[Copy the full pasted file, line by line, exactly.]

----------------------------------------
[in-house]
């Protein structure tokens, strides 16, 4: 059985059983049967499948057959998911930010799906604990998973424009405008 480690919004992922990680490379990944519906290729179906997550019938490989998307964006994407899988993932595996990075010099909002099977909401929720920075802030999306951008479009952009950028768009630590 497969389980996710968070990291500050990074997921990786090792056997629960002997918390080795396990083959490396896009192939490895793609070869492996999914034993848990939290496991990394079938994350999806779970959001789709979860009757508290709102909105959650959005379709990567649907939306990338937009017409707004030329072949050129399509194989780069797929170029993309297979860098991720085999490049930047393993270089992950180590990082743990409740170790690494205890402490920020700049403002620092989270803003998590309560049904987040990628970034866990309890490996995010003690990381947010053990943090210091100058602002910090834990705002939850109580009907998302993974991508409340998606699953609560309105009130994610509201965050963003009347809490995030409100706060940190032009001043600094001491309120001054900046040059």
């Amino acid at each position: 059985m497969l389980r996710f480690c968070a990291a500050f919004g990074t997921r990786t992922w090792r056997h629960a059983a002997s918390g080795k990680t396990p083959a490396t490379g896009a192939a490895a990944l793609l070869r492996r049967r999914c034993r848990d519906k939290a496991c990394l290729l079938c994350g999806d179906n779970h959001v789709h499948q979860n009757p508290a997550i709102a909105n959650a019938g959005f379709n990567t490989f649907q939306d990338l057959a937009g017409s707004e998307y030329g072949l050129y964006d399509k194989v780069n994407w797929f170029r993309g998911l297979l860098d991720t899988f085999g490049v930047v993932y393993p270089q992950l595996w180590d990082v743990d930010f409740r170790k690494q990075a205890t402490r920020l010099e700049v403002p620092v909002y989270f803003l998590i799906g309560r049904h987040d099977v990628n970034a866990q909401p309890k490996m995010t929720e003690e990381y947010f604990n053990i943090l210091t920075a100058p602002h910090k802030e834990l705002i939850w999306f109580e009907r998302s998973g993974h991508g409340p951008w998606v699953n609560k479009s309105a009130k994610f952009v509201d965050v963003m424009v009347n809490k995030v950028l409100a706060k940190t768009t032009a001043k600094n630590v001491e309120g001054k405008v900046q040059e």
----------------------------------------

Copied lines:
[in-house]
């Protein structure tokens, strides 16, 4: 059985059983049967499948057959998911930010799906604990998973424009405008 480690919004992922990680490379990944519906290729179906997550019938490989998307964006994407899988993932595996990075010099909002099977909401929720920075802030999306951008479009952009950028768009630590 497969389980996710968070990291500050990074997921990786090792056997629960002997918390080795396990083959490396896009192939490895793609070869492996999914034993848990939290496991990394079938994350999806779970959001789709979860009757508290709102909105959650959005379709990567649907939306990338937009017409707004030329072949050129399509194989780069797929170029993309297979860098991720085999490049930047393993270089992950180590990082743990409740170790690494205890402490920020700049403002620092989270803003998590309560049904987040990628970034866990309890490996995010003690990381947010053990943090210091100058602002910090834990705002939850109580009907998302993974991508409340998606699953609560309105009130994610509201965050963003009347809490995030409100706060940190032009001043600094001491309120001054900046040059």
């Amino acid at each position: 059985m497969l389980r996710f480690c968070a990291a500050f919004g990074t997921r990786t992922w090792r056997h629960a059983a002997s918390g080795k990680t396990p083959a490396t490379g896009a192939a490895a990944l793609l070869r492996r049967r999914c034993r848990d519906k939290a496991c990394l290729l079938c994350g999806d179906n779970h959001v789709h499948q979860n009757p508290a997550i709102a909105n959650a019938g959005f379709n990567t490989f649907q939306d990338l057959a937009g017409s707004e998307y030329g072949l050129y964006d399509k194989v780069n994407w797929f170029r993309g998911l297979l860098d991720t899988f085999g490049v930047v993932y393993p270089q992950l595996w180590d990082v743990d930010f409740r170790k690494q990075a205890t402490r920020l010099e700049v403002p620092v909002y989270f803003l998590i799906g309560r049904h987040d099977v990628n970034a866990q909401p309890k490996m995010t929720e003690e990381y947010f604990n053990i943090l210091t920075a100058p602002h910090k802030e834990l705002i939850w999306f109580e009907r998302s998973g993974h991508g409340p951008w998606v699953n609560k479009s309105a009130k994610f952009v509201d965050v963003m424009v009347n809490k995030v950028l409100a706060k940190t768009t032009a001043k600094n630590v001491e309120g001054k405008v900046q040059e």